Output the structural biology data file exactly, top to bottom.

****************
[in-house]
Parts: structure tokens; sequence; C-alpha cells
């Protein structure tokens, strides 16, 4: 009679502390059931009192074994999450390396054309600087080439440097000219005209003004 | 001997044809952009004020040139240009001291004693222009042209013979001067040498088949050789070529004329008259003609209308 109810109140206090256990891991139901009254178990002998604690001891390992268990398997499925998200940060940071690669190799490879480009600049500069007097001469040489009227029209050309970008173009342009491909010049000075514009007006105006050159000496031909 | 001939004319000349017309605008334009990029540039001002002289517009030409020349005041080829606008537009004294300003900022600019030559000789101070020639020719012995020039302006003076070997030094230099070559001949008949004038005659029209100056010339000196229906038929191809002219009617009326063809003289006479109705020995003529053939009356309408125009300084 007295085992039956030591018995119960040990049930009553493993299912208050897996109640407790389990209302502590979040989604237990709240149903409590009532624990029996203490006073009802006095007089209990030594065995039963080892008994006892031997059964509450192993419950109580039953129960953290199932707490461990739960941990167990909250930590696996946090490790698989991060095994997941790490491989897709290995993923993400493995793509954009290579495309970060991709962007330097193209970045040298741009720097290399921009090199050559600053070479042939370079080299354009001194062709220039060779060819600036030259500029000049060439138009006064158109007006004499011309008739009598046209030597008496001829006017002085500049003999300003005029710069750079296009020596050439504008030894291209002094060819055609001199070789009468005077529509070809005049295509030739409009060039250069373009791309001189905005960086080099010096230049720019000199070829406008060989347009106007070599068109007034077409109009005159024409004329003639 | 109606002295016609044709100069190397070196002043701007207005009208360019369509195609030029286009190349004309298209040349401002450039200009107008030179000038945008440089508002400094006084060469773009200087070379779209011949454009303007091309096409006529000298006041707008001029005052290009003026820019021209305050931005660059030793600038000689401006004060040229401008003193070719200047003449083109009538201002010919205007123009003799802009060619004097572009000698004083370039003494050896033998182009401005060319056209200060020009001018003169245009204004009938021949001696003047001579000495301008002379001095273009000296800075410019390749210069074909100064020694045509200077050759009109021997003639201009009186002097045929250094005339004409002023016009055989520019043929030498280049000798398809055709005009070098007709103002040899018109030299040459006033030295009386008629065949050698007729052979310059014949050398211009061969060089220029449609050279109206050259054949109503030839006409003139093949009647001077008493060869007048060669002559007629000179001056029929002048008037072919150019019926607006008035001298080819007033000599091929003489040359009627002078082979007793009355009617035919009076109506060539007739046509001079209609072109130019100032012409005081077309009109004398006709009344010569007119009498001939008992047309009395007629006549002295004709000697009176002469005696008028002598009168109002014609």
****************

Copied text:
[in-house]
Parts: structure tokens; sequence; C-alpha cells
């Protein structure tokens, strides 16, 4: 009679502390059931009192074994999450390396054309600087080439440097000219005209003004 | 001997044809952009004020040139240009001291004693222009042209013979001067040498088949050789070529004329008259003609209308 109810109140206090256990891991139901009254178990002998604690001891390992268990398997499925998200940060940071690669190799490879480009600049500069007097001469040489009227029209050309970008173009342009491909010049000075514009007006105006050159000496031909 | 001939004319000349017309605008334009990029540039001002002289517009030409020349005041080829606008537009004294300003900022600019030559000789101070020639020719012995020039302006003076070997030094230099070559001949008949004038005659029209100056010339000196229906038929191809002219009617009326063809003289006479109705020995003529053939009356309408125009300084 007295085992039956030591018995119960040990049930009553493993299912208050897996109640407790389990209302502590979040989604237990709240149903409590009532624990029996203490006073009802006095007089209990030594065995039963080892008994006892031997059964509450192993419950109580039953129960953290199932707490461990739960941990167990909250930590696996946090490790698989991060095994997941790490491989897709290995993923993400493995793509954009290579495309970060991709962007330097193209970045040298741009720097290399921009090199050559600053070479042939370079080299354009001194062709220039060779060819600036030259500029000049060439138009006064158109007006004499011309008739009598046209030597008496001829006017002085500049003999300003005029710069750079296009020596050439504008030894291209002094060819055609001199070789009468005077529509070809005049295509030739409009060039250069373009791309001189905005960086080099010096230049720019000199070829406008060989347009106007070599068109007034077409109009005159024409004329003639 | 109606002295016609044709100069190397070196002043701007207005009208360019369509195609030029286009190349004309298209040349401002450039200009107008030179000038945008440089508002400094006084060469773009200087070379779209011949454009303007091309096409006529000298006041707008001029005052290009003026820019021209305050931005660059030793600038000689401006004060040229401008003193070719200047003449083109009538201002010919205007123009003799802009060619004097572009000698004083370039003494050896033998182009401005060319056209200060020009001018003169245009204004009938021949001696003047001579000495301008002379001095273009000296800075410019390749210069074909100064020694045509200077050759009109021997003639201009009186002097045929250094005339004409002023016009055989520019043929030498280049000798398809055709005009070098007709103002040899018109030299040459006033030295009386008629065949050698007729052979310059014949050398211009061969060089220029449609050279109206050259054949109503030839006409003139093949009647001077008493060869007048060669002559007629000179001056029929002048008037072919150019019926607006008035001298080819007033000599091929003489040359009627002078082979007793009355009617035919009076109506060539007739046509001079209609072109130019100032012409005081077309009109004398006709009344010569007119009498001939008992047309009395007629006549002295004709000697009176002469005696008028002598009168109002014609």